Dungeon Crawl Classics was everything I remember about my first experiences playing Dungeons and Dragons. Players quickly roll up characters and then fight monsters and grab treasure. Fighters swing mighty swords and wizards cast arcane spells. In my case, Grandiark the wizard botched his sleep spell roll at the start of a very difficult encounter and went into a coma. Don’t worry, the cleric saved him and he actually survived the adventure. Grandiark eventually summoned an ogre that landed the killing blow on the final monster, so he redeemed himself at the end. This was very reminiscent of a summer weekend in 1982 when my friends and I worked our way through The Expedition to the Barrier Peaks, which was a Dungeons and Dragons adventure written by Gary Gygax. Dungeon Crawl Classics is just as fun and crunchy and filled with art that looks like it’s from the late seventies. You can learn more about Dungeon Crawl Classics at Goodman Games. It’s not something that I’m going to add to my collection, but I would happily play it again someday.

Epyllion

Epyllion is a game based on the Powered by the Apocalypse system where you role-play as young dragons protecting the world of Dragonia from the creeping threat of darkness by solving mysteries and learning the true power of friendship. Yes, I realize that sounds like a cartoon a preschooler might watch, but it was still fun. One of the things I like the most about the system involves the exchange of friendship gems. Your dragon has access to powerful moon magic, but that magic is fueled by friendship gems given to you by members of your party. If you do something that another player values, like being brave or creative, then they can reward that behavior with one of their gems. It’s just a neat way of encouraging positive game-play between players. My son was a big fan of the Wings of Fire series when he was in elementary school and I think he would enjoy this game. My buddy Scott and I played the game with a couple of teenagers and we all had a great time. You can learn more about Epyllion at Magpie Games.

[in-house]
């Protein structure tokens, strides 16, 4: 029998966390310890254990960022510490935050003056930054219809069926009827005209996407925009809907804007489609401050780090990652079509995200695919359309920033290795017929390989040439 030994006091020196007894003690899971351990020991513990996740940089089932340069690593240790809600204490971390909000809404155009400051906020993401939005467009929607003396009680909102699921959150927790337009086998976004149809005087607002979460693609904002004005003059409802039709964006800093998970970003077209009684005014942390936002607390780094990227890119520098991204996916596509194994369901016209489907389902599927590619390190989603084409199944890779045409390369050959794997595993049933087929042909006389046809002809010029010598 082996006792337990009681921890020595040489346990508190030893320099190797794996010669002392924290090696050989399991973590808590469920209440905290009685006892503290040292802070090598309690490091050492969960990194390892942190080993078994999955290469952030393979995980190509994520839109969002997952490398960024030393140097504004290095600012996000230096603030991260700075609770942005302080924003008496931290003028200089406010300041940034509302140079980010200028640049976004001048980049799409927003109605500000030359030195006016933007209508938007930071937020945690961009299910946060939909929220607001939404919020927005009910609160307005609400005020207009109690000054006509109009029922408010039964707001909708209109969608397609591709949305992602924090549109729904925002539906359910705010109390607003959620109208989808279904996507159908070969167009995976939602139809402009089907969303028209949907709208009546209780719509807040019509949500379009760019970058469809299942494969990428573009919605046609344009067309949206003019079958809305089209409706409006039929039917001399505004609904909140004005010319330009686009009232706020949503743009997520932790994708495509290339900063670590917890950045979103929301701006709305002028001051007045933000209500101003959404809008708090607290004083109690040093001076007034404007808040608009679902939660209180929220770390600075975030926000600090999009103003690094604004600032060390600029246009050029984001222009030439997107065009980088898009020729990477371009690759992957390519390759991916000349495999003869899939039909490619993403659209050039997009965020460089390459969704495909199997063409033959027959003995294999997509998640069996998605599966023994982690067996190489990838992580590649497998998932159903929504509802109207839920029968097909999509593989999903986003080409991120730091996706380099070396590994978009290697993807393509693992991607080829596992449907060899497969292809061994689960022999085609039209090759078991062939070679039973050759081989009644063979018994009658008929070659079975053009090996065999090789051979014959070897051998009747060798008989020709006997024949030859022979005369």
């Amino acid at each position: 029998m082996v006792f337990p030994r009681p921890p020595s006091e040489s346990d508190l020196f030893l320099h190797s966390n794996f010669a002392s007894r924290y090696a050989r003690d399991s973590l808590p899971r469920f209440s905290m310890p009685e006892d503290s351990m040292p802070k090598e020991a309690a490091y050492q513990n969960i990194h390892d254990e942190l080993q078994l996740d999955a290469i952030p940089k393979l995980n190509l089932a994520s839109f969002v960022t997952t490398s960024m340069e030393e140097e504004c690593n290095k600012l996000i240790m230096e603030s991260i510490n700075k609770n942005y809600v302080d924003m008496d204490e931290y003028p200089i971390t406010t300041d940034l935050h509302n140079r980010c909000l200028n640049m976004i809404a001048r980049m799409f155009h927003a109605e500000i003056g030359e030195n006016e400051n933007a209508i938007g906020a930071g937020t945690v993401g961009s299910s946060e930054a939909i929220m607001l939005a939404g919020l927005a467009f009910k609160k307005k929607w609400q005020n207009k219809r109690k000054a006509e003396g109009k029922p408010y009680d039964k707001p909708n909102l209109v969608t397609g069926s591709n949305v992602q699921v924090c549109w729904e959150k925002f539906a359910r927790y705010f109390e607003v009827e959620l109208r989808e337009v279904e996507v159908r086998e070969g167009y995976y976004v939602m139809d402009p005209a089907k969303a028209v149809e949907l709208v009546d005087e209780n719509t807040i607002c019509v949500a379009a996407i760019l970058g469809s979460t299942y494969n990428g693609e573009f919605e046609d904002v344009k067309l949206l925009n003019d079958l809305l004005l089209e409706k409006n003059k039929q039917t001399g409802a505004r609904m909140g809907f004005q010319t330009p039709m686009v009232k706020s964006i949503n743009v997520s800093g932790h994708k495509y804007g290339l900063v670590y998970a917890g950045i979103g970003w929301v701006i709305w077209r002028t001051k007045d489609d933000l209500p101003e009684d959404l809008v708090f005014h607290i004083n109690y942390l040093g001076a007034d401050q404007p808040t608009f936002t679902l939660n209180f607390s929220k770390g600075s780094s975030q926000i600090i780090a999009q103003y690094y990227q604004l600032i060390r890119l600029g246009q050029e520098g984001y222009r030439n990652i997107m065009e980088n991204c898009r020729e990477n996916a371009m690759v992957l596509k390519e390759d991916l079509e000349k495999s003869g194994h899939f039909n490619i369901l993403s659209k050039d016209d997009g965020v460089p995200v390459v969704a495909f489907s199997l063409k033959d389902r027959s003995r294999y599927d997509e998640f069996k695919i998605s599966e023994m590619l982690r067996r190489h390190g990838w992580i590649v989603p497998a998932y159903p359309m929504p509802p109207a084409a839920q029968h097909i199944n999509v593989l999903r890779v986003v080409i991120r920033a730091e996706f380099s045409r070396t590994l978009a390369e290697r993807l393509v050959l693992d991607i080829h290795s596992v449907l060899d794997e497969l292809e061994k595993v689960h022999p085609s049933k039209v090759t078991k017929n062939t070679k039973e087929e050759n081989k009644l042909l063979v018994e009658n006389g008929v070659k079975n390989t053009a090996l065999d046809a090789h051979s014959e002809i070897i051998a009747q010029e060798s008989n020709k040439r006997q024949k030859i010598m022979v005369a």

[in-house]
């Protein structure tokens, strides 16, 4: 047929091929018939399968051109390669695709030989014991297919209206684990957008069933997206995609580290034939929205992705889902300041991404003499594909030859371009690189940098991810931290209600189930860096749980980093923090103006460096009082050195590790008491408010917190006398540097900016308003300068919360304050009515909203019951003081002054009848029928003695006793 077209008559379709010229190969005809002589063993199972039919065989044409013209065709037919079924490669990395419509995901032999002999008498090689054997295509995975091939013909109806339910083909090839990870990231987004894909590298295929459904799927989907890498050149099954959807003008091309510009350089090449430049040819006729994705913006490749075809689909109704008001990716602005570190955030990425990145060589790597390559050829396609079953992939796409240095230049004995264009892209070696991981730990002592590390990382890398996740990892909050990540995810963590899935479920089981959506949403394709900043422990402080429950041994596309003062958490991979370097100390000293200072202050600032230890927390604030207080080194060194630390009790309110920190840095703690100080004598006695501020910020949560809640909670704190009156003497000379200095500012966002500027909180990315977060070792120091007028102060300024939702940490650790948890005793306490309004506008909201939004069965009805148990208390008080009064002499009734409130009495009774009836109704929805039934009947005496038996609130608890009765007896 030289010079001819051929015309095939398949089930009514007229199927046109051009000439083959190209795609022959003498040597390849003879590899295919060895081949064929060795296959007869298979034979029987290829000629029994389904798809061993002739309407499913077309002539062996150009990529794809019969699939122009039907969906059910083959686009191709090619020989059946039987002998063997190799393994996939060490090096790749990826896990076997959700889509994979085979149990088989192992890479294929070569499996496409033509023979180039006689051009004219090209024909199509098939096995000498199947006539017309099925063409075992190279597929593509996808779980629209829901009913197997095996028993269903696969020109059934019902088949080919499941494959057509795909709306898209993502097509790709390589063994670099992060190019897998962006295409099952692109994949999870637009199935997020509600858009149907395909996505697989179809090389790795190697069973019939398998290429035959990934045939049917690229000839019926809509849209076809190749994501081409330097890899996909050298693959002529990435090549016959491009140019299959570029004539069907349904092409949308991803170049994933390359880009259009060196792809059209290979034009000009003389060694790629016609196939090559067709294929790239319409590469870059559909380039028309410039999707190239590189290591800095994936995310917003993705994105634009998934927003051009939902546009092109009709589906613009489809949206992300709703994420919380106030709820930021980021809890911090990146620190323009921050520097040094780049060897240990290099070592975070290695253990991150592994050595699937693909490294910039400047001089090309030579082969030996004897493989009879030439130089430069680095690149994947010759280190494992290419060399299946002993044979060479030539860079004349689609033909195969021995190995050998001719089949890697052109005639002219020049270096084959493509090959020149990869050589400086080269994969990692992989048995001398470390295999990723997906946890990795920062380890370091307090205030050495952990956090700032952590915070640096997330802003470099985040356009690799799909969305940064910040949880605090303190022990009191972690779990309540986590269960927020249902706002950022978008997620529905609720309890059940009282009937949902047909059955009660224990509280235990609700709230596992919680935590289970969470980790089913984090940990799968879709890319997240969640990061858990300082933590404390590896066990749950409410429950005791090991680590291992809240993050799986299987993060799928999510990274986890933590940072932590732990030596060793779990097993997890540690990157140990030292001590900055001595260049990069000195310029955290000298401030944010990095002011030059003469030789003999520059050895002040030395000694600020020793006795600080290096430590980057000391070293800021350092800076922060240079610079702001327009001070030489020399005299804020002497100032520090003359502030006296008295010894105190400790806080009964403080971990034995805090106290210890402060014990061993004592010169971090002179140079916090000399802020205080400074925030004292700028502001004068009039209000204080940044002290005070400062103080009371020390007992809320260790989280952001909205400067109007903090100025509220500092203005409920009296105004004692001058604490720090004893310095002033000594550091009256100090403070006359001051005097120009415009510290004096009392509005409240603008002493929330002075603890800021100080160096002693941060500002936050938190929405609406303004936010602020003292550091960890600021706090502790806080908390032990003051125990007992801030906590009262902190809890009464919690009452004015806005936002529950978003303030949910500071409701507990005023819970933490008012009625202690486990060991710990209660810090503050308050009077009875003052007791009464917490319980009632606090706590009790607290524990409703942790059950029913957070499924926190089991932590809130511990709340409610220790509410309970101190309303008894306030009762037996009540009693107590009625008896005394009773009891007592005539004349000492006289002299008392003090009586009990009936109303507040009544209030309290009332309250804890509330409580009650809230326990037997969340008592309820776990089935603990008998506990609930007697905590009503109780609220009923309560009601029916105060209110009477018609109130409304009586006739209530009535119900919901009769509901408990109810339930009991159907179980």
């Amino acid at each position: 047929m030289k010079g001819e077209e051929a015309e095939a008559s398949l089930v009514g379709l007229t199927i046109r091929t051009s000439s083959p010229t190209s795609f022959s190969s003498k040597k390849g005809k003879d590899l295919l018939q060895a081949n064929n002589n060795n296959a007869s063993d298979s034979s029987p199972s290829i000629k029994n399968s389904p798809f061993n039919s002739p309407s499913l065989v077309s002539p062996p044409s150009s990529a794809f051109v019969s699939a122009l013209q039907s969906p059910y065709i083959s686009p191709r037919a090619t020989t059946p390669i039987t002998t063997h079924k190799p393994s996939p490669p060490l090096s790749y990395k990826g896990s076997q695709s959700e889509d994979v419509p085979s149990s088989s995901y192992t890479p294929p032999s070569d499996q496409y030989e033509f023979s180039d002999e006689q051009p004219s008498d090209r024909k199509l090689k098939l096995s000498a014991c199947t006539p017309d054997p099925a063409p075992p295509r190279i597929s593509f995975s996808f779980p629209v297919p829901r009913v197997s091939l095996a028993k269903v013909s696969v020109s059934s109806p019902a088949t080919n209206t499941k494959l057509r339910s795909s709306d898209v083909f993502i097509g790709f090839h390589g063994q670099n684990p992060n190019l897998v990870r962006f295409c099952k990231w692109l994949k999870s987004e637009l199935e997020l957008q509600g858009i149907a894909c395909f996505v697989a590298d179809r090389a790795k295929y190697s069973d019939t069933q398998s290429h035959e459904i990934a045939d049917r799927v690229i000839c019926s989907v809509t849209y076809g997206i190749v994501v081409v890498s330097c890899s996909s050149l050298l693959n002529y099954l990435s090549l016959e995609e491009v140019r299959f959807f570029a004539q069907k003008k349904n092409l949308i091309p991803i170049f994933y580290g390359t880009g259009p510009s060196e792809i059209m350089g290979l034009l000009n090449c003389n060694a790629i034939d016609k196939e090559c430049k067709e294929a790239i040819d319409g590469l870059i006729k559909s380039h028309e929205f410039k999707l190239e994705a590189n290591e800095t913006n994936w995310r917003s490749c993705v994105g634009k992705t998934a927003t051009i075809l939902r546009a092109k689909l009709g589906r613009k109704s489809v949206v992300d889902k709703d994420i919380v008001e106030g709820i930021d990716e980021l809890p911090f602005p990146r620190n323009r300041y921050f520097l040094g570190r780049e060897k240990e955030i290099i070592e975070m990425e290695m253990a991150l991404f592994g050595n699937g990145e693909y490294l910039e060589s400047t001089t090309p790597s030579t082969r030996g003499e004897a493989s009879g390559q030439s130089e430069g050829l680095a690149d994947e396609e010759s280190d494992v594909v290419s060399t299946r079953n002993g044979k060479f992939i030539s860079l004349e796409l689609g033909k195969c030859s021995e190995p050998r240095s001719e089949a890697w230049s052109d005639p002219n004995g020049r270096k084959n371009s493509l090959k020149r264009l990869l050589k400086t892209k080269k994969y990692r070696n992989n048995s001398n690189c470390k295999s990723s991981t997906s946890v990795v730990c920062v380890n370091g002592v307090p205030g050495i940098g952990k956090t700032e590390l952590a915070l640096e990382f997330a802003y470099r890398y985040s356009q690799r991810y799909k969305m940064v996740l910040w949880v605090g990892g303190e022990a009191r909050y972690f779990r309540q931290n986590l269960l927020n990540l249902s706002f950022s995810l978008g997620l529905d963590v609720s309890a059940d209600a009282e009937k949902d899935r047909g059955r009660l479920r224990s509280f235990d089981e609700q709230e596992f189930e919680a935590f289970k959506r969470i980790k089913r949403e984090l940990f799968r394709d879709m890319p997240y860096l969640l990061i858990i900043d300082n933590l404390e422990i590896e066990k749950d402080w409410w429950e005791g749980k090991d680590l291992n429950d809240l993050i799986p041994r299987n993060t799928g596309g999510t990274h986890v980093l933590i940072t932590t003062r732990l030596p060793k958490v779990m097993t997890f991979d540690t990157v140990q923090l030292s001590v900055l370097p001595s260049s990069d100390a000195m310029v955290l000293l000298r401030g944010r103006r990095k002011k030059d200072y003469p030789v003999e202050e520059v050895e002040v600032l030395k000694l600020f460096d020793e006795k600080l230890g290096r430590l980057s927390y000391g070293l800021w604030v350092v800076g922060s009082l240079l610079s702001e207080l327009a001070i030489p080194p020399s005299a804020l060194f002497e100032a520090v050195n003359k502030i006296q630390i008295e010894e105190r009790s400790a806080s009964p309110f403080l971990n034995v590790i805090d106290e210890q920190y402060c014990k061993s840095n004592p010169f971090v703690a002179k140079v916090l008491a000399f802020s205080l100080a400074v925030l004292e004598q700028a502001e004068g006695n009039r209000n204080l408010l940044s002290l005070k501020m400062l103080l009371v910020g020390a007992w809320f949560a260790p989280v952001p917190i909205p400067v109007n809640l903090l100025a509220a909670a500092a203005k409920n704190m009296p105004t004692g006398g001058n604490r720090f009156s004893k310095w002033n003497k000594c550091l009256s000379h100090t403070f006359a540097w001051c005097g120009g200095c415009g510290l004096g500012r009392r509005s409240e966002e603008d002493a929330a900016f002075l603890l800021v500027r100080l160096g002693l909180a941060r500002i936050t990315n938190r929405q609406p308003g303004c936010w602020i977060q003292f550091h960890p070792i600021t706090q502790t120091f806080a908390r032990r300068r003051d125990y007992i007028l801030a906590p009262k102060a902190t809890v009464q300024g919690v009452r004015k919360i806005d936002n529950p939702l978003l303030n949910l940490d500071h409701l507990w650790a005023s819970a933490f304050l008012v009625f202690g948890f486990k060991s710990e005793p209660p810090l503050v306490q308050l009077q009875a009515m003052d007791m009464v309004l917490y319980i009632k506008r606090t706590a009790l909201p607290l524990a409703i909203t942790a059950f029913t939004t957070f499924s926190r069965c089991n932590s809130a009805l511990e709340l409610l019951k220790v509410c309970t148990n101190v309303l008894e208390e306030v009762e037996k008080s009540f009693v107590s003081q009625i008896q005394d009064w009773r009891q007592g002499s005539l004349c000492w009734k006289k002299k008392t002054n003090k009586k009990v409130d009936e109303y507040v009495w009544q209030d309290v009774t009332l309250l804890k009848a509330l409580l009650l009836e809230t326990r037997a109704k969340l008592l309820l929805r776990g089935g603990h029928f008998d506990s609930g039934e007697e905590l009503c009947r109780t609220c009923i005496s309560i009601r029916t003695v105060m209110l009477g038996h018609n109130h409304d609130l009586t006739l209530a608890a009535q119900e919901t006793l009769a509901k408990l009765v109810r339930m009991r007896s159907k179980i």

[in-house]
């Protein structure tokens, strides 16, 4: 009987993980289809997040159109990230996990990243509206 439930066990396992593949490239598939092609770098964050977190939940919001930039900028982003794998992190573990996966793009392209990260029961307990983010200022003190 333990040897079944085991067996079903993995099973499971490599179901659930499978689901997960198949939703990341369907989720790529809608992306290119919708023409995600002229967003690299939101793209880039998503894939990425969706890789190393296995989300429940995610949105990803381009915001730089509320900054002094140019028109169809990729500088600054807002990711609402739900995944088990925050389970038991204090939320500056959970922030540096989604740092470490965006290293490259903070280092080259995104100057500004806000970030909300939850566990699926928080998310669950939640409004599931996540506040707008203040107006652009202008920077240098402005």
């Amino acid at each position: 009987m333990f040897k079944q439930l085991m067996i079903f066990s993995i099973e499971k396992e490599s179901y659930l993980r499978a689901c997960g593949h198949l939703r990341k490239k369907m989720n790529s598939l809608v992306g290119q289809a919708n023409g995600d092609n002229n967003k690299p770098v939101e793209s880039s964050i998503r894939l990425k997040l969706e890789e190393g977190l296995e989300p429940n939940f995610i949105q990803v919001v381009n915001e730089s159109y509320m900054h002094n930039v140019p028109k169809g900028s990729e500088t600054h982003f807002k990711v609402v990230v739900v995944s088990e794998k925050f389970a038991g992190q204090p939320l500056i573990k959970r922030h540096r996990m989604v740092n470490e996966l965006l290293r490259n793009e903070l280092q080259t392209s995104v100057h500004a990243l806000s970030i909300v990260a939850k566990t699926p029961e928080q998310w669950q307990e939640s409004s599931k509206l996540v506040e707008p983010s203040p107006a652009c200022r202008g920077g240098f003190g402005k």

Old School RPGs - Available Now @ DriveThruRPG.com

Atlas Reckoning

Atlas Reckoning was a game I got into through the Games on Demand portion of the convention. Games on Demand offered players who hadn’t been able to sign up for a scheduled game the chance to jump into a game. Atlas Reckoning was described as a giant robots fighting giant monsters and what the hell, I figured you can’t go wrong with that. This ended up being the highlight of the con for me. The game really captured the cinematic feel of the robot vs kaiju genre and the somewhat crunchy nature of the combat had built in triggers that would result in opportunities for role-playing. My mech was named cowboy and had a giant rail-gun that looked like a six-shooter. My character was called Bagpipes because he was from the now destroyed city-ship of New Edinburgh and my co-pilot was called Redneck, who had a teenage daughter and a drinking problem. We were defending the city-ship of New London against giant behemoths. Ahhhh! I cannot say enough good things about this game! I really had a great time with this and as soon as it’s available on Kickstarter or wherever they decide to publish, I will be buying it. I wish I could tell you where to find it, but I have no idea.